Holy Everything: 'Here comes the sun' on a fair day
With the Minnesota State Fair still weeks away, I was forced to head south in search of food on a stick. Destination: the Iowa State Fair .
I've only been to the fair a few times and not since childhood. Growing up, I'd stay up late to watch the nightly fair highlights with my mom on Iowa Public Television. My usual priority was getting eight hours of sleep, but I'd make an exception for fair highlight week. My favorite part was watching clips from the Bill Riley Talent Search and the fair queen competition.
But enough of memory lane; it was time to move past the highlight reel and get on down to the fair. I've heard the anticipation of an enjoyable activity equates to a surprisingly large portion of the total enjoyment. In the case of the state fair, both the anticipation and the experience were exceptional. The pre-excitement started a while ago: Advance tickets were purchased, and then I prepared my beloved clipboard with all the most important documents (site map, parking map, "favorites" list and a schedule of events). Fast forward a few weeks and add in a couple hours on Interstate 35 … and presto: The moment arrived!
My sweetheart, Justin, and I found a yard to park in near the fairgrounds and hiked over to the entrance gate. He's a fellow Iowa native, which made him a perfect co-adventurer for the day. He's also one of the very few people on the planet who doesn't seem to mind having a girlfriend who carries a clipboard for personal enjoyment.
Justin was an FFA member in high school and spent several summers working shows at the grandstand and living in the on-site dormitory. Though the layout of the grounds has expanded a bit since then, he definitely remembered his way around with ease. We went from building to building. As we walked through one of the barns, we got a special behind-the-scenes glimpse of the teenage girls getting ready to ride their horses for the Cowgirl Queen Contest. The woodworking and photography displays were highlights, but each stop along the way offered its own flair (and people-watching).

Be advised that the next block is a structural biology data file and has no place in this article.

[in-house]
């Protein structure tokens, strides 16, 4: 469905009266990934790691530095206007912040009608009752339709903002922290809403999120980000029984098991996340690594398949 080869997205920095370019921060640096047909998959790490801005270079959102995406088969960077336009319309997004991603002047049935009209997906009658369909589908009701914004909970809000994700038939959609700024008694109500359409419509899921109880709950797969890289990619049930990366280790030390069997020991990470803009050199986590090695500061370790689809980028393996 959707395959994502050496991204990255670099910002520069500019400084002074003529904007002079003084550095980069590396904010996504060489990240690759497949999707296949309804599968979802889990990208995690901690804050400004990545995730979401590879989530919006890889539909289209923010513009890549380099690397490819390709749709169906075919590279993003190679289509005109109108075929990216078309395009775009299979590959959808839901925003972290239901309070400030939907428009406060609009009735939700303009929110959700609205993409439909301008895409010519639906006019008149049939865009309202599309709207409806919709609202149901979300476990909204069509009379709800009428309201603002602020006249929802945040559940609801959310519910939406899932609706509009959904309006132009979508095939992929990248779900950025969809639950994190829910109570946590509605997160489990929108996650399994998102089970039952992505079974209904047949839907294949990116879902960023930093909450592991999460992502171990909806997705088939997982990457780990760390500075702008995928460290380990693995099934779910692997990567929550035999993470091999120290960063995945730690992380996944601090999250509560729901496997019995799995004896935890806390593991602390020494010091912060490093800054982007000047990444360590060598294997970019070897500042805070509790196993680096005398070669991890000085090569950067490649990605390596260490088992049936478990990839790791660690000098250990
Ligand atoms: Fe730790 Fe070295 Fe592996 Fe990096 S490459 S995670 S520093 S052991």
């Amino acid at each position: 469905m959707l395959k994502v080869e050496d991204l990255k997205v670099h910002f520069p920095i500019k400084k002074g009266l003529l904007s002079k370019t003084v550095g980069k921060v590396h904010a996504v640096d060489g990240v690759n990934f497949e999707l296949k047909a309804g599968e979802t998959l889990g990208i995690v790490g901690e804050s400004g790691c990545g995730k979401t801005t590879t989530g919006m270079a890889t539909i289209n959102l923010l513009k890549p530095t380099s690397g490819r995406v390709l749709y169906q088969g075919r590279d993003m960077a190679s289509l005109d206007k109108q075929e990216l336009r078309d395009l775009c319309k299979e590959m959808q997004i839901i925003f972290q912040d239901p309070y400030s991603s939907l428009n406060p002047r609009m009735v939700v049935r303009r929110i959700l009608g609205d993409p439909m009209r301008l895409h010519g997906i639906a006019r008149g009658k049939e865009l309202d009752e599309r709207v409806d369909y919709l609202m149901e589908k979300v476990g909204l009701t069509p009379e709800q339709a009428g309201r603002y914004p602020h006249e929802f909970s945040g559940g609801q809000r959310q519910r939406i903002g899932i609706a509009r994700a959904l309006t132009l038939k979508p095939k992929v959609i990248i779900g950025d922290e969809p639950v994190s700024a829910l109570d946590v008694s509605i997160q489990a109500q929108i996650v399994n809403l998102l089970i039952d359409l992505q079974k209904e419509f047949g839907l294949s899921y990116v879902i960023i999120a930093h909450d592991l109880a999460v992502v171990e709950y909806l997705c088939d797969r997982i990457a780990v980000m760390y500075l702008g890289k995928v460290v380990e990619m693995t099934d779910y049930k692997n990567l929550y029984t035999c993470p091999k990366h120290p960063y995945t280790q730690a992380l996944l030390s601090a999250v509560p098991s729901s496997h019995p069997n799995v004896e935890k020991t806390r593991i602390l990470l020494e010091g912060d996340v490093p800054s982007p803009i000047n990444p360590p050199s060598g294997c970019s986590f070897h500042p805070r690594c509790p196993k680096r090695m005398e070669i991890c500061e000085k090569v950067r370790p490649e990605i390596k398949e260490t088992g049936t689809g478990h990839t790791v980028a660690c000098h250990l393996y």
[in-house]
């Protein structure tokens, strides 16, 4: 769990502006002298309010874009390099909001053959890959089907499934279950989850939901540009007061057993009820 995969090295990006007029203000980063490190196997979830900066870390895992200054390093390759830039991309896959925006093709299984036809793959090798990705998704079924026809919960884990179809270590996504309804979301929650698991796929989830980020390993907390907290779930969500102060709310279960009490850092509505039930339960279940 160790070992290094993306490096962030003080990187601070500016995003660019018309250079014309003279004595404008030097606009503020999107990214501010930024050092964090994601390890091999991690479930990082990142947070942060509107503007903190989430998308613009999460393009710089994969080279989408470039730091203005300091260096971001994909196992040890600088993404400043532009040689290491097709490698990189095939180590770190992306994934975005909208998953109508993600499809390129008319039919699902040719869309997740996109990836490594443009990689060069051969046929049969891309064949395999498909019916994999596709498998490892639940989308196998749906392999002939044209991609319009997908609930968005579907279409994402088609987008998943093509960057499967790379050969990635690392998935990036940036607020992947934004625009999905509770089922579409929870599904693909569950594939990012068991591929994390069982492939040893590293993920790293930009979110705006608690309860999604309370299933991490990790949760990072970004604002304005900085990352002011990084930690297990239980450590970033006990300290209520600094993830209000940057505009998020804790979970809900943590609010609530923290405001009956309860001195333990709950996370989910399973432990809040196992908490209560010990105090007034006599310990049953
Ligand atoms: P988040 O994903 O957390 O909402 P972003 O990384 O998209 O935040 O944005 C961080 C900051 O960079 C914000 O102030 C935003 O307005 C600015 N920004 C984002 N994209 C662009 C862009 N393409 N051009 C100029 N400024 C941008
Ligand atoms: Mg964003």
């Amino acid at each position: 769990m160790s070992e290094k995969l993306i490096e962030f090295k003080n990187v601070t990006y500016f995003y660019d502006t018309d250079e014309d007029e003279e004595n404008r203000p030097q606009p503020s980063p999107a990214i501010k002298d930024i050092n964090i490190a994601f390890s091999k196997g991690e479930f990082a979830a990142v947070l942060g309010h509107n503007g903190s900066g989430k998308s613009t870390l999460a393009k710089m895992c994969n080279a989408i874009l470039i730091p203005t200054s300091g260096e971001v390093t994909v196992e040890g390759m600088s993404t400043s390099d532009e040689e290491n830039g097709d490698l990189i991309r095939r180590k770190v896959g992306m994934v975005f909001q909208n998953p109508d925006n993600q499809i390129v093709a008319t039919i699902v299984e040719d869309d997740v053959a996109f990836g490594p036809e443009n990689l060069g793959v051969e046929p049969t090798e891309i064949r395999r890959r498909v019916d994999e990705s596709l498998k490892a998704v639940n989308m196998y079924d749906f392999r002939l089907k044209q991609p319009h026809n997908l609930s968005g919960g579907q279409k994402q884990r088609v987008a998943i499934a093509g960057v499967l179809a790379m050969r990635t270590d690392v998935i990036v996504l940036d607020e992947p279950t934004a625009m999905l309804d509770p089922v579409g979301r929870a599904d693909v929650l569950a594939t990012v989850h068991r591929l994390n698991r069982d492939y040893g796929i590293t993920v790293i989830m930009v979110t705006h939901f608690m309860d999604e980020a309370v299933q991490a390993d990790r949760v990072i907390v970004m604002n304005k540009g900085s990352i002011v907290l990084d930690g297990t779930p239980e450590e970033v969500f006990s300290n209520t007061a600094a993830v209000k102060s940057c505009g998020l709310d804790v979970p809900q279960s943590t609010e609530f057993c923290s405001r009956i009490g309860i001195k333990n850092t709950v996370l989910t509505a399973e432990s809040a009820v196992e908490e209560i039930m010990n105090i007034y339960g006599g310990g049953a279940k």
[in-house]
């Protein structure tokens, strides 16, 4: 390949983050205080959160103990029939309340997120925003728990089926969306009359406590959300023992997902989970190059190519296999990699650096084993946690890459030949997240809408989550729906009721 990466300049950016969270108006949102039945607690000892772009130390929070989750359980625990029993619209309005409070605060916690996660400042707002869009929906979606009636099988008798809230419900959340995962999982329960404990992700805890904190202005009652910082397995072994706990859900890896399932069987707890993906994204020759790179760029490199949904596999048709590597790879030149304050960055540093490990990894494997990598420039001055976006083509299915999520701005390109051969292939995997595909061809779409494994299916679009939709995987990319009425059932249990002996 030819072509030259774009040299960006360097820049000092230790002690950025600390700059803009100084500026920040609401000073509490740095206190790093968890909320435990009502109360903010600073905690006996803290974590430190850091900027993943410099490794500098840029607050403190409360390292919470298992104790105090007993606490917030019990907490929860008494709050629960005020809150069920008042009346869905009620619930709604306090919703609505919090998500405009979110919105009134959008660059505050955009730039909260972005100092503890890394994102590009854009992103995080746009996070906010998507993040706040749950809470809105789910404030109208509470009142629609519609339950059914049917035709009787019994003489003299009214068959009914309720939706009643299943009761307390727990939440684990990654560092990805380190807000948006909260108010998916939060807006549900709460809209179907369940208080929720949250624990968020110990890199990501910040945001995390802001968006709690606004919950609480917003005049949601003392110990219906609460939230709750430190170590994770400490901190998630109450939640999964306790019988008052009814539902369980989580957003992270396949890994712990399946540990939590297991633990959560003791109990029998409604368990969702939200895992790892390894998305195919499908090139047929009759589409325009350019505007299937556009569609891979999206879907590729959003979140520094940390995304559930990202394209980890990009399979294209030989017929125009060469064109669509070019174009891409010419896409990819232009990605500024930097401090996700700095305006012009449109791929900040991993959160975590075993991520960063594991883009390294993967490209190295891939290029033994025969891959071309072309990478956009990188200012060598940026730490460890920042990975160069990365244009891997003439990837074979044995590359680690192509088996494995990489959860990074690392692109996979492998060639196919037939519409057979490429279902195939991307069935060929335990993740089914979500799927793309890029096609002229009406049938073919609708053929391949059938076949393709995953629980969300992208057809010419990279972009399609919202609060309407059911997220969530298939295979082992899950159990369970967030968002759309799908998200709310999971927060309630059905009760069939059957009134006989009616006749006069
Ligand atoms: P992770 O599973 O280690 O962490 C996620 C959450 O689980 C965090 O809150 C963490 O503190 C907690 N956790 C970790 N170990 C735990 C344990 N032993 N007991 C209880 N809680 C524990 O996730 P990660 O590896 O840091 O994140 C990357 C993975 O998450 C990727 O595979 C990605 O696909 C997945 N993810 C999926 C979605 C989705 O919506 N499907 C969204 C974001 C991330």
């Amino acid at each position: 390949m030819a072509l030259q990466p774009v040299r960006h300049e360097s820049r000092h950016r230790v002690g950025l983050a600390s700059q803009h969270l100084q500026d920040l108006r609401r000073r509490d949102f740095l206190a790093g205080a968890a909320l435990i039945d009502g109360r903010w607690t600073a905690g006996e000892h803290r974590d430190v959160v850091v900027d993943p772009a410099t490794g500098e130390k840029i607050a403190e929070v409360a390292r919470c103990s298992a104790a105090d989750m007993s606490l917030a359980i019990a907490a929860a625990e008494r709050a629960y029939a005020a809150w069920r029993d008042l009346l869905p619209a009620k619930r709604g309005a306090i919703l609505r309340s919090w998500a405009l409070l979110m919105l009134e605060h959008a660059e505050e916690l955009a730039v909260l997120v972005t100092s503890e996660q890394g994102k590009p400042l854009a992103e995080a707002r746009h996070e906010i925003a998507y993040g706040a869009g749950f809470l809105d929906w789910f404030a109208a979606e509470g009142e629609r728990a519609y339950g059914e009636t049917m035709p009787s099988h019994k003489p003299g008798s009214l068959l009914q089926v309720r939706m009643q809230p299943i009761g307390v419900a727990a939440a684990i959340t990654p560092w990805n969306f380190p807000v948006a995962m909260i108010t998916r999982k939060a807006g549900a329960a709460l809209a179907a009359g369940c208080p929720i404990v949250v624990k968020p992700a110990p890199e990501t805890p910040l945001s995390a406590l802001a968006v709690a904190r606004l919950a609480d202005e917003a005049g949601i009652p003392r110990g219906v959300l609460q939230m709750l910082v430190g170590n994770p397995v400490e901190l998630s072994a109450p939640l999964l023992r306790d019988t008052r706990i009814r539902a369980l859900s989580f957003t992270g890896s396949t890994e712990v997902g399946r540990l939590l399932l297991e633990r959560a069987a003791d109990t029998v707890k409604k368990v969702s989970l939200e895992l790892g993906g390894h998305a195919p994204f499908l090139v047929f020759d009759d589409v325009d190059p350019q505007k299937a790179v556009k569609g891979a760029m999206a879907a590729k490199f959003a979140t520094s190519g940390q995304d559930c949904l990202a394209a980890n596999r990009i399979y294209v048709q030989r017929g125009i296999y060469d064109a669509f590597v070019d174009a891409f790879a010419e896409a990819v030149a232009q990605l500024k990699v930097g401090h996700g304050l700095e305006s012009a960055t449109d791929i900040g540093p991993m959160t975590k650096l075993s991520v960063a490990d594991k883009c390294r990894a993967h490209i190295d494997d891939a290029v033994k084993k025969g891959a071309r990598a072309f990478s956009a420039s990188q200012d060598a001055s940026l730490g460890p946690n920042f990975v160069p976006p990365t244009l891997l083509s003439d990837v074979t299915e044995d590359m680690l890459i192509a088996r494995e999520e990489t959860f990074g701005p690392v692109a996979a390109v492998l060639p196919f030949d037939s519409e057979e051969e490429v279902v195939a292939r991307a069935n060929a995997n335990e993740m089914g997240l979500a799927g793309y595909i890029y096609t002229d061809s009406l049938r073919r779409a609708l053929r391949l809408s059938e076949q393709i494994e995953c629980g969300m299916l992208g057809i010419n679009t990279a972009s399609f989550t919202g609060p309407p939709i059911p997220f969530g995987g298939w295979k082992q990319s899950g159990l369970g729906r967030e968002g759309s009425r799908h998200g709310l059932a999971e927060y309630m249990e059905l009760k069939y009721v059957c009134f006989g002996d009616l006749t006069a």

The best moment of all came at the end of the day. We found our way over to Pioneer Hall. The Midway volume had increased vastly by that point, as had the number of fairgoers, and I was getting a little overwhelmed. At Pioneer Hall, there were antiques to peruse, and R.B.J. was playing hits from the 1950s and '60s. After admiring the items inside, we stepped back into the summer evening. There was a big, old house just steps away called the Ralph H. Deets Historical Museum . Neither of us had ever noticed it before. It was closing time there, and the lights were switching off as we walked closer.
"Oh, darn," I said. "We just missed it. But maybe we could just sit down anyway." Lovely wooden rockers lined the wrap-around porch. We plopped down to rest a while. Glancing across the way through the open barn door, we realized we had a perfect view of the stage inside Pioneer Hall. It felt like R.B.J. was playing us a private concert as they harmonized to "Here Comes the Sun." The rest of the fair noise felt distant. Rocking back and forth on the porch, the lyrics of the song felt truer than ever, "Little darling, the smile's returning to the faces, little darling, it seems like years since it's been here. Here comes the sun, here comes the sun, and I say it's alright."
"This has been a great summer," I reflected. "And this is a really great fair."